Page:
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'Dolus eventualis', the legal Latin on South Africa's lips

JOHANNESBURG (Reuters) - It is a little-known legal concept with a Latin name, and in the last 24 hours South Africans and millions more around the world glued to the Oscar Pistorius verdict have been feverishly trying to get their heads around it: ‘Dolus eventualis’.

June Steenkamp (L), mother of Reeva Steenkamp, comforts her cousin Kim Martin during the verdict in the trial of Olympic and Paralympic track star Oscar Pistorius at the North Gauteng High Court in Pretoria September 12, 2014. REUTERS/Alon Skuy/Pool

The state had accused the double-amputee Olympic and Paralympic track star of the cold-blooded murder of his model girlfriend, Reeva Steenkamp, on Valentine’s Day last year.

Pistorius - who was finally convicted of culpable homicide, or negligent killing - maintained it was a tragic accident, and that he had fired in the mistaken belief he was defending himself from an intruder lurking in the toilet cubicle.

In her verdict, Judge Thokozile Masipa said prosecutors had in fact failed to prove that the 27-year-old Pistorius had intended to kill the person behind the door, let alone Steenkamp, when he fired his four 9mm rounds.

Masipa’s rejection of premeditation was largely expected: there were only two witnesses to the shooting, one of whom was killed, leaving the state to rely on circumstantial evidence and the testimony of neighbours that Masipa rejected as conflicting and unreliable.

However, she also absolved Pistorius of a lesser charge of non-premeditated murder on grounds that the state had failed to prove intent or ‘dolus eventualis’, a legal concept that centres on a person being held responsible for the foreseeable consequences of their actions.


“The evidence failed to prove the accused had intention (to kill),” she said. “The accused had the intention to shoot at the person behind the door, not to kill.”

Many ordinary people were perplexed. And some legal experts thought she might have got it sufficiently wrong to give the prosecution a good chance if it decided to appeal on the point of law.

“Many of us believe she might have erred with regard to the ruling on non-premeditated murder, the whole issue of ‘dolus eventualis’,” Cape Town criminal lawyer William Booth told South Africa’s ENCA television.

For one thing, there are South African legal precedents.

“We have many judgments which essentially say: ‘If you point a firearm at someone and shoot, then you intend to kill them’,” said Steve Tuson, a law professor at Witwatersrand University.

And for another, elsewhere in her ruling Masipa conceded that “a reasonable person would have foreseen, if he fired shots at the door, the person inside the toilet might be struck and might die as a result”.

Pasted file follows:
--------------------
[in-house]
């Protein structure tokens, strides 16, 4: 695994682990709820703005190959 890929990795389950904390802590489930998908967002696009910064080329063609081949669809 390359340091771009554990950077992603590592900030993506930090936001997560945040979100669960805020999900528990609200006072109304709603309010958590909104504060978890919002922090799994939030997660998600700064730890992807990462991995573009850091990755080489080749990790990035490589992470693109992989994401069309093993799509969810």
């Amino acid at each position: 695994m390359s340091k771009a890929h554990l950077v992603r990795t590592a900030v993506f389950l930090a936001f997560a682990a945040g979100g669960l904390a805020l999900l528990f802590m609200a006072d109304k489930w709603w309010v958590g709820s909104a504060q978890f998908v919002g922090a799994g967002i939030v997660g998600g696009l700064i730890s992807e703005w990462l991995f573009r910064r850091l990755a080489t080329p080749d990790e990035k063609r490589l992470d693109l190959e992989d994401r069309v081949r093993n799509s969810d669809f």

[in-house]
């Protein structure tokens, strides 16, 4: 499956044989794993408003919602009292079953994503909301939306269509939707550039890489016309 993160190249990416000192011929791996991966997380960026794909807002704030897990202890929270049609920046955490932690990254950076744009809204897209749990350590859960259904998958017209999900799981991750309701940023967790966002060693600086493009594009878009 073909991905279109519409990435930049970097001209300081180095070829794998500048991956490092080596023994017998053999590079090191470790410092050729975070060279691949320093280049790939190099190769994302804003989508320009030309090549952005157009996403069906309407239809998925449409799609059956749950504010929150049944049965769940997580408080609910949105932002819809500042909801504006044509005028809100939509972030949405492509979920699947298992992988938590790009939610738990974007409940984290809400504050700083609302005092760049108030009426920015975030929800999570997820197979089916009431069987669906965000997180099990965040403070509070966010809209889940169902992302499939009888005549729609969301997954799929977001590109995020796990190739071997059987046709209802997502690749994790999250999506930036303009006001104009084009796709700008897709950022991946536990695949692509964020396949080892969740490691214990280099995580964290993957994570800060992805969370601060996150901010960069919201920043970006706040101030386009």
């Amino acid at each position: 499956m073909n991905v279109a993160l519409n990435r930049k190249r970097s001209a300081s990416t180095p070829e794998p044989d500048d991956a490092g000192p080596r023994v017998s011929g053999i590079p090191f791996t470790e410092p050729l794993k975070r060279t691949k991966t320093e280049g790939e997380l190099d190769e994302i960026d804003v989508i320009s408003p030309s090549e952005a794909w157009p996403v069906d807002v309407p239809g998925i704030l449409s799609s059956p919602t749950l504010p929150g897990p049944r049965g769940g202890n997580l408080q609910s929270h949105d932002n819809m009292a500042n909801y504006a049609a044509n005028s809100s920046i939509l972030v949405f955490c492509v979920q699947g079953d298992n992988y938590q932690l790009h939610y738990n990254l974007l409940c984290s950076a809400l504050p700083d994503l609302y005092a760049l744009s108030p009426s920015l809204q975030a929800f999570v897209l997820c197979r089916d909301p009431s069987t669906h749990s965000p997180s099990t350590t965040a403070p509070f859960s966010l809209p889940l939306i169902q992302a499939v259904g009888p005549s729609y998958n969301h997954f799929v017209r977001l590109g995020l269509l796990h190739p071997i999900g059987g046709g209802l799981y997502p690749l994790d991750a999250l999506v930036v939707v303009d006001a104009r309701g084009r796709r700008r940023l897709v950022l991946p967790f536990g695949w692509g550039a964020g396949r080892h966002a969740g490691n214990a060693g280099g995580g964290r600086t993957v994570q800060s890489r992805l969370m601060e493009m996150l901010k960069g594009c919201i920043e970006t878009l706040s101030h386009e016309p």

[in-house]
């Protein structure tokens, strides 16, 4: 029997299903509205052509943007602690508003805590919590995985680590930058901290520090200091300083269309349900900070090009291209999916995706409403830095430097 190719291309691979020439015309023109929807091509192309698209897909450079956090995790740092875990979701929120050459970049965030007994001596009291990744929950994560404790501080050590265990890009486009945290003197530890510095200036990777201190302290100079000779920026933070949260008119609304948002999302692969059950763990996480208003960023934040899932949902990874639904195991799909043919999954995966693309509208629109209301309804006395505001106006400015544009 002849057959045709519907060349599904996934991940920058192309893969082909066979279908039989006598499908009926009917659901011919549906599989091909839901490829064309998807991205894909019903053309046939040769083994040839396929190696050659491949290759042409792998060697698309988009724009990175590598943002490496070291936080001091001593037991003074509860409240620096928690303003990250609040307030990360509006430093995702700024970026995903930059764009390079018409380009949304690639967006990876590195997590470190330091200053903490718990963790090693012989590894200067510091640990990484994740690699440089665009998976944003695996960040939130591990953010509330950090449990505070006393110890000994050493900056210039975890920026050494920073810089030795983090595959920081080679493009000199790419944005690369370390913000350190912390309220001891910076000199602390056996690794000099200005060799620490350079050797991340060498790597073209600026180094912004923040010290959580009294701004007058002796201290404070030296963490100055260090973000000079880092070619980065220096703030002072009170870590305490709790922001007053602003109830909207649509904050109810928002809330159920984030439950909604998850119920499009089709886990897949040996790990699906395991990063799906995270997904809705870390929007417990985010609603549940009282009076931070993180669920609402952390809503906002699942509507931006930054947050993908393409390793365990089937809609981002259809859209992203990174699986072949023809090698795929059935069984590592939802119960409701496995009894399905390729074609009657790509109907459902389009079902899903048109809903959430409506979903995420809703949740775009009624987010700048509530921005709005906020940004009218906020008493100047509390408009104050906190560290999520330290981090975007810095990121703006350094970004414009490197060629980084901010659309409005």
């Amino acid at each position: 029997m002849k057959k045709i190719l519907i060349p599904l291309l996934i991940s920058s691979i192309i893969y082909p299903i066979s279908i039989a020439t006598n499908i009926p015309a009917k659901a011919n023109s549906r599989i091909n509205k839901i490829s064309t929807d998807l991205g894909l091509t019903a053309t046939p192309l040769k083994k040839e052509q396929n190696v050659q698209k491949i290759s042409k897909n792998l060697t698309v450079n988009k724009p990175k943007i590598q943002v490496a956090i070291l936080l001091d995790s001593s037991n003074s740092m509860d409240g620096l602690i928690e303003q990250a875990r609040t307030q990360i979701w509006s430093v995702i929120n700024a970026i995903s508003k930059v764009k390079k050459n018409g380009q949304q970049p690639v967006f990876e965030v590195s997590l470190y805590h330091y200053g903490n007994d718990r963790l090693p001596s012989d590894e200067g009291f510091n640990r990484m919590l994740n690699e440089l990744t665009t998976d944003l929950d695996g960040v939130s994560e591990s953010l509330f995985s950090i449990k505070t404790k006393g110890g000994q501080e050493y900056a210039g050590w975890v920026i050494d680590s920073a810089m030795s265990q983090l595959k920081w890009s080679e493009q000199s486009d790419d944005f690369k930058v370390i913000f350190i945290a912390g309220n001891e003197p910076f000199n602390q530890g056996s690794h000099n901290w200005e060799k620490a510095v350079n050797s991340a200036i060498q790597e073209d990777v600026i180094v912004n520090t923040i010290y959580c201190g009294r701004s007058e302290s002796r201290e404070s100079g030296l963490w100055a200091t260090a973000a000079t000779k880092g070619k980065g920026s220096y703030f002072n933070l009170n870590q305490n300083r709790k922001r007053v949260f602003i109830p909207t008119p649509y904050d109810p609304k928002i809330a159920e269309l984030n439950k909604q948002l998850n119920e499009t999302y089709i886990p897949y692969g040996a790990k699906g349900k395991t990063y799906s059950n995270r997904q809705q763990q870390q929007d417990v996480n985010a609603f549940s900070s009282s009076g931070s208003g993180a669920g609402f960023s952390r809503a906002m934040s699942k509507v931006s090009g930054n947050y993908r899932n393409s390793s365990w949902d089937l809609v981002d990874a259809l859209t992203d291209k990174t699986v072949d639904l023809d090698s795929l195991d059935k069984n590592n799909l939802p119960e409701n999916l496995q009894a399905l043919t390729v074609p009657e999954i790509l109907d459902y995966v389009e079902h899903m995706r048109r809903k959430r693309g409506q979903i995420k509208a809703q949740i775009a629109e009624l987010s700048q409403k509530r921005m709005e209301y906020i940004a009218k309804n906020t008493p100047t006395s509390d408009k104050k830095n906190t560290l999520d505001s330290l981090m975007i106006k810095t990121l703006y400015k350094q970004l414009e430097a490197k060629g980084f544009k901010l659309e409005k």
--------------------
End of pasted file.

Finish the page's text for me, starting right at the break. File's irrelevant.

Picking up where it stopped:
Some experts suggested Masipa might have ruled out intent on the basis that Pistorius could not have believed specifically that he was shooting Steenkamp, with whose murder he was charged, rather than someone else.

“How could the accused reasonably have foreseen that the shots he fired would kill the deceased?” she asked.

“Clearly, he did not subjectively foresee this as a possibility, that he would kill the person behind the door, let alone the deceased, as he thought she was in the bedroom at the time.”


But the working definition of ‘dolus eventualis’ in South African courts, taken from the 1963 case of State vs. Malinga, suggests that the intent could apply equally with respect to the intruder who Pistorius says he thought was behind the door.

“In considering the issue of intention to kill, the test is whether the (accused) foresaw the possibility that the act in question ... would have fatal consequences, and was reckless whether death resulted or not,” the State vs. Malinga ruling reads.

Sentencing for culpable homicide - which can still carry 15 years in jail - has been set for Oct. 13, and the state said it would not make any decision about an appeal until after that.

In the interim, expect many ordinary South Africans, transfixed by the six-month on-off trial of one of the biggest names in world athletics, to be brushing up their law.

“My friends don’t normally take any notice of Latin terms, but they’re curious about ‘dolus’ because it’s been mentioned by the judge,” said Nobesuthu Nyathi, a third-year law student at UNISA in Pretoria.

“The best thing is being asked about it by family members,” said Gareth Heidt, a final-year law student in Johannesburg. “It’s not an easy thing to explain to people in layman’s terms, especially my mother.”

Additional reporting by Kenichi Serino and Joe Brock; Editing by Kevin Liffey